The Dr. Steven Duckor 1921 Saint, too, upgraded in 2010. Dr. Duckor also submitted his set under the PCGS SecurePlus program. It went from being accurately graded MS-65 to being overgraded as “MS-66.” As I reported earlier this year, it sold for $747,500 on Jan. 5, 2012. The sale of a certified MS-66 1921 for that amount dampened demand for high quality 1921 Saints in general, though that $747,500 result should not have dampened demand. That $747,500 result was a fair price for a MS-65 grade coin in a holder with a label that reads MS-66.

I estimate that fewer than one hundred 1921 Saints exist in all grades. Therefore, the coins mentioned here are not just condition rarities. They are extremely rare overall.

III. Proof 1802 Dollar

The most famous of all U.S. coins is the 1804 Silver Dollar. A Proof 1802 Dollar is not nearly as famous, though it is very cool from a technical standpoint. No Proof U.S. coins were struck before 1817. I have never seen a Proof U.S. silver coin dated before 1820. In my view, experts at the NGC erred by certifying two 1818 halves as Proofs.

The Proof silver dollars of 1801, 1802, 1803 and 1804 could not have been made before 1834. As for exactly when these were minted, this is a topic for a long discussion, perhaps a book. An immediate point here is that a Proof 1802 dollar is much different from a business strike 1802 dollar. Indeed, there is no doubt about the 1802 dollar in this auction being a Proof.

In addition to exhibiting full strong mirrors, I found much evidence on this coin that indicates that it was ‘double struck.’ (Please see the third part of my discussion relating to 1841 Quarter Eagles for analytical notions relating to ‘double struck.’) Though this 1802 dollar just barely qualifies for a 65 grade, the physical characteristics of this coin are exciting. The mirrored fields and robust design elements grabbed my attention. When compared to business strike Draped Bust Silver Dollars, this 1802 is stunning. It is a coin that has quite a ‘wow factor’!

A Heritage cataloguer suggests that just four are known and this number sounds right, though I have not reviewed my own notes. While just two Proof 1801 dollars are known, there are at least five Proof 1803 dollars. The dollars of 1804 are in a separate category for multiple reasons, one of which is that a business strike 1804 dollar probably never existed. If any silver dollars were struck in 1804, these were probably dated 1803.

This 1802 dollar is PCGS certified ‘Proof-65 Cameo’ and has been approved by the CAC. It realized $851,875.

In April 2008, Heritage auctioned the Carter-Queller 1802 for $920,000. It, too, is PCGS certified ‘Proof-65 Cameo.’ As I am in Pennsylvania at the moment, I cannot access my handwritten notes about the Carter-Queller 1802, or those about Proof 1803 dollars.

On Feb. 10, 2007, Spectrum-B&M auctioned a PCGS certified Proof-66 1803 for $672,750. Not long before, a California dealer reportedly sold this same coin privately for more than $1 million. In many cases, a coin that is certified as grading ‘66’ is worth much more than a coin of the same issued that is certified as grading ‘65.’ The $920,000 result in April 2008 for the Carter-Queller 1802 and the $851,875 amount for this one are both very strong prices. Just a few years ago, certified Proof-65 1802 and 1803 silver dollars were worth less than $450,000 each. Ten years ago, these were worth $100,000 to $200,000 each.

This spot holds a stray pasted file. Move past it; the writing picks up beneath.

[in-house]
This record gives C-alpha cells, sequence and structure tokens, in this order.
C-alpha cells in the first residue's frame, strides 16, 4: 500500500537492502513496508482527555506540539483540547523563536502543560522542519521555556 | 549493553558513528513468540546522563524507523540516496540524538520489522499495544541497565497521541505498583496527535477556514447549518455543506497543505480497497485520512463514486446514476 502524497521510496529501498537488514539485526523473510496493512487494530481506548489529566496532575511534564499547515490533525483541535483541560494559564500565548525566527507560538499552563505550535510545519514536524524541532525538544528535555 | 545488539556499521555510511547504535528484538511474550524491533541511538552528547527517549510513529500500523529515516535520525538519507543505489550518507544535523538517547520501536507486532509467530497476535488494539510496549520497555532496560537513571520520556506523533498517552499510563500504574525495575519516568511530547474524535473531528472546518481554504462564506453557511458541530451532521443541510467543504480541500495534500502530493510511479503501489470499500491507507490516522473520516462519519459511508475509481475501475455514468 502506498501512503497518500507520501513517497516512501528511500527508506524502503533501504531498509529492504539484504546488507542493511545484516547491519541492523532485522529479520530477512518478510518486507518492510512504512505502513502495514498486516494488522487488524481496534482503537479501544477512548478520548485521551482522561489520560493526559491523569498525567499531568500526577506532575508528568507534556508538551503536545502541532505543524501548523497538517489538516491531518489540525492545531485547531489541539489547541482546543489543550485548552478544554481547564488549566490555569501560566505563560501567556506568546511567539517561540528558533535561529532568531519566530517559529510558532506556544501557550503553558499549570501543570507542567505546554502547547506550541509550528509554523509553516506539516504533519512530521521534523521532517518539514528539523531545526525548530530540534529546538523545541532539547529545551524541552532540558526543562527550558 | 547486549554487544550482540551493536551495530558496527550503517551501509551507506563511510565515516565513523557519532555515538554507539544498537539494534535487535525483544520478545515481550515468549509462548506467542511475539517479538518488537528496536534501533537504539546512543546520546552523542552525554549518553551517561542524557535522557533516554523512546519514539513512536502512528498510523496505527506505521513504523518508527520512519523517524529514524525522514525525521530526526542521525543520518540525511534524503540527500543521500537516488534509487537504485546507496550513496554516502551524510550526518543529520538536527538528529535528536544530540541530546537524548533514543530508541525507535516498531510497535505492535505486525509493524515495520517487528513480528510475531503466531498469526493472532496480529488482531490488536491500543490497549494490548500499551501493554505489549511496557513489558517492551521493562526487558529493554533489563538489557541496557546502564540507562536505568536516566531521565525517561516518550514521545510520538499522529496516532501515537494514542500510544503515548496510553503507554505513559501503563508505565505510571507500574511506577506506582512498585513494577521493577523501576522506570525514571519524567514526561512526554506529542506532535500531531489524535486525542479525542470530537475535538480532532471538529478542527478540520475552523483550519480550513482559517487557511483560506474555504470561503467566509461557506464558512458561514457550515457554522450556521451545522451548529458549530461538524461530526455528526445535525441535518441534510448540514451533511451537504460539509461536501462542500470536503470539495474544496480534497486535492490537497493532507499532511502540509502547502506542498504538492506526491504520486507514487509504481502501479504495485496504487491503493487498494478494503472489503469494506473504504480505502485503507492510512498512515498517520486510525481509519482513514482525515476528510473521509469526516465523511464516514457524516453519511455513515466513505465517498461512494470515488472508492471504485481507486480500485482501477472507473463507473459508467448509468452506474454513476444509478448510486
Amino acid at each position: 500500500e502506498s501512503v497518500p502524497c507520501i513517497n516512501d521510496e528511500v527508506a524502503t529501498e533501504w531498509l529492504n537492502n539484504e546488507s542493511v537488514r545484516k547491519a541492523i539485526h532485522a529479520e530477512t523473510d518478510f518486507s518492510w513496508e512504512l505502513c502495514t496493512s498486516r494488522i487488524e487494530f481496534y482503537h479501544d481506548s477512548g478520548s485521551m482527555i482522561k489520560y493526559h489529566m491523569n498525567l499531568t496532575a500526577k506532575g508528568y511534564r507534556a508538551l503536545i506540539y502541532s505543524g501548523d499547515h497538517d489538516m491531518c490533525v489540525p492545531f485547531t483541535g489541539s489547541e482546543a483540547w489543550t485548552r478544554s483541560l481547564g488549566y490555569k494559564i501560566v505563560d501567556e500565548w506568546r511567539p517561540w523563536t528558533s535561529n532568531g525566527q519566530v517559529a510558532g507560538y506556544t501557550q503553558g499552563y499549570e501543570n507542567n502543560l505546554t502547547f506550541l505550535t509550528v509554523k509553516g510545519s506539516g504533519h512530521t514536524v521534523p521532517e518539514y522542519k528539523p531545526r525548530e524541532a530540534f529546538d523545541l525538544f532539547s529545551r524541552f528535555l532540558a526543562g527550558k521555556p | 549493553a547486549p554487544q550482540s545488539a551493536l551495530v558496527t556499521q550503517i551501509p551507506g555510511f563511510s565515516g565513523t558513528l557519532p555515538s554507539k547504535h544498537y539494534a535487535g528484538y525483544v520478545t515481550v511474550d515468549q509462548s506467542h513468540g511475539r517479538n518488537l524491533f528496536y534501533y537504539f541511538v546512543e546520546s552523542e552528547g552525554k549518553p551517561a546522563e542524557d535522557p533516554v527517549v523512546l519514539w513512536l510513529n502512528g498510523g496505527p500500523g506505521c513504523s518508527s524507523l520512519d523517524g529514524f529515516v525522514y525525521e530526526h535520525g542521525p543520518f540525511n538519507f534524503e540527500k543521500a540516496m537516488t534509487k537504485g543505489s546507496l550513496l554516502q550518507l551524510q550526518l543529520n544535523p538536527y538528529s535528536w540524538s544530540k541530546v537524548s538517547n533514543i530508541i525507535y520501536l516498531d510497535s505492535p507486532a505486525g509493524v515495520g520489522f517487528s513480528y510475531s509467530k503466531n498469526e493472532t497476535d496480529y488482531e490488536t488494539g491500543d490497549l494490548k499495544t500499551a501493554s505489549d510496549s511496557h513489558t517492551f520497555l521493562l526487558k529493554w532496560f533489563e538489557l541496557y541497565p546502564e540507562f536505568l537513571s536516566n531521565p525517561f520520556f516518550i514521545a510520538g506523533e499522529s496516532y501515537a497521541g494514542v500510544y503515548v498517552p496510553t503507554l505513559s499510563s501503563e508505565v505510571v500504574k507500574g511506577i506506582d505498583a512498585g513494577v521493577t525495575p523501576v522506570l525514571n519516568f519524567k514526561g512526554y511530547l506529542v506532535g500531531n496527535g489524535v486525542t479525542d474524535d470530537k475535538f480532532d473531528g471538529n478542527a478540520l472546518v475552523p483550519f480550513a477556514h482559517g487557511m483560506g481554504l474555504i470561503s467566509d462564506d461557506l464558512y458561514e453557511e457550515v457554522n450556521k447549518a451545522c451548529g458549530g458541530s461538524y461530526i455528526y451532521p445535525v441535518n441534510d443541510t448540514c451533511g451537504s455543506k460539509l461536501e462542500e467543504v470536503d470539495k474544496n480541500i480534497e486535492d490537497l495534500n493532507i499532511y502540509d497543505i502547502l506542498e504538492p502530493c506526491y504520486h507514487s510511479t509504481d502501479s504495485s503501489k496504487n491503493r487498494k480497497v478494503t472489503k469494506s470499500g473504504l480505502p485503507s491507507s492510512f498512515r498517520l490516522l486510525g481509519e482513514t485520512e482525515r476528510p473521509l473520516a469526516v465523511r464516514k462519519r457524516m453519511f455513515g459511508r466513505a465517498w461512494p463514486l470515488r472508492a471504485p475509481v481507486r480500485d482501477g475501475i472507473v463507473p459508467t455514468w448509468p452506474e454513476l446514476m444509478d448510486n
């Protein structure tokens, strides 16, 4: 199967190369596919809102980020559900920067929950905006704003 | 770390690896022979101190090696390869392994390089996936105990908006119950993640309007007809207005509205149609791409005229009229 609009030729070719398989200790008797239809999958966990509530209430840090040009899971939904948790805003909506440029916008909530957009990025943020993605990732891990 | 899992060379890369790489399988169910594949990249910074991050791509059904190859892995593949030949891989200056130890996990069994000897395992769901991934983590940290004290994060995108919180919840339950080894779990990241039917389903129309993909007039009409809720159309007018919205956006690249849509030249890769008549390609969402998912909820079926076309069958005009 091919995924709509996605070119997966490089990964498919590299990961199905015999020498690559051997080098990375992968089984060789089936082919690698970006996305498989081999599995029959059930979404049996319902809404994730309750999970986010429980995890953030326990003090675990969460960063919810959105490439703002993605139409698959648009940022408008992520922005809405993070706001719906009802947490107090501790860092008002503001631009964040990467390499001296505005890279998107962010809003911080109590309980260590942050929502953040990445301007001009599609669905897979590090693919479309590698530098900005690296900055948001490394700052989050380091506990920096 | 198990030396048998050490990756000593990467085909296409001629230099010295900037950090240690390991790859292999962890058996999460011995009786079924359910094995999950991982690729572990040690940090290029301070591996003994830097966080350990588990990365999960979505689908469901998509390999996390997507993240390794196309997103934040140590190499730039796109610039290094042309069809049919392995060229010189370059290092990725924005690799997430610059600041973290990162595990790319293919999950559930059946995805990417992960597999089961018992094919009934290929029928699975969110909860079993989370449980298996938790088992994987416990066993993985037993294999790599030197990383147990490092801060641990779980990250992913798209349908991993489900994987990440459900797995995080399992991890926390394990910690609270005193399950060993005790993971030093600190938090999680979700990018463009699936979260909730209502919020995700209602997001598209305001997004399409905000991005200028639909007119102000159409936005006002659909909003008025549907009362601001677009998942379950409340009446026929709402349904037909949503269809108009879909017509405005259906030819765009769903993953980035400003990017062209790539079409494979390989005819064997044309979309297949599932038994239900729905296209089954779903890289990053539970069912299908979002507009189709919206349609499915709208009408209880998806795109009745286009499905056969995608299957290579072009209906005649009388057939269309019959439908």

IV. Proof 1820 Quarter

Though the Earle-Norweb Proof 1820 Quarter is not one of the more expensive coins in this sale, nor is it one of the freshest, it is extremely important and very cool. Furthermore, it relates to the topic of early Proofs, which relates to many of the coins in this auction. This coin was probably struck in 1820, almost certainly at some point from 1819 to 1821.

This 1820 is PCGS certified “Proof-64.” I have seen this coin at least three times, including during a lot viewing session on Aug. 3rd. Unfortunately, the Norweb II sale in March 1988 was before my time. I would have very much enjoyed attending.

This 1820 quarter is not an obvious Proof and a magnifying glass is required to determine that it is one. I conclude that it is a Proof.

The full mirrors, the detail of the design elements, and the traces of cameo qualities are important factors. Moreover, under somewhat high magnification, there is much evidence of it being double struck. The primary difference between a Brilliant Proof and a business strike relates to the relationships between the design elements (devices) and the fields. This coin qualifies, though just barely. (See my articles on 1841 Quarter Eagles, the unique Proof 1876-CC dime, the Turtle Rock Dimes and a Proof 1907-D Double Eagle.)

Additionally, this 1820 quarter has very colorful toning. Although a few of the shades and hues are a bit unusual, the toning on this coin is likely to be natural.

The price realized of $88,125 is slightly strong. A Proof 1820 quarter is something very special and this specific coin is very entertaining.

V. 1846 Dime and Half Dime

Earlier this year, when I was writing about the unrecognized importance of 1846 Liberty Seated Dimes, Saul Teichman pointed out that 1846 Liberty Seated Half Dimes are rare, too, especially in uncirculated grades. In this auction, there was one that is PCGS graded “MS-63.” It sold for $38,187.50.

The 1846 dime in this sale, is PCGS graded AU-55. It was also in Heritage’s Jan. 4, 2012 Platinum Night event. Then and now, I noted that it has been moderately to heavily dipped. Since January, it has naturally retoned a little. Even so, while many coin buyers may like it, I am not comfortable with this coin. It sold for $11,500 in January and did not sell this time. If it had never been dipped, then it may be worth $15,000 or even much more.

VI. 1807 Dime on Mis-shapen Blank

Though not a dramatic U.S. Mint error, the combination of the high quality of this coin and the fact that it was struck on a strangely shaped planchet (prepared blank) is especially interesting. Indeed, it is curious and entertaining.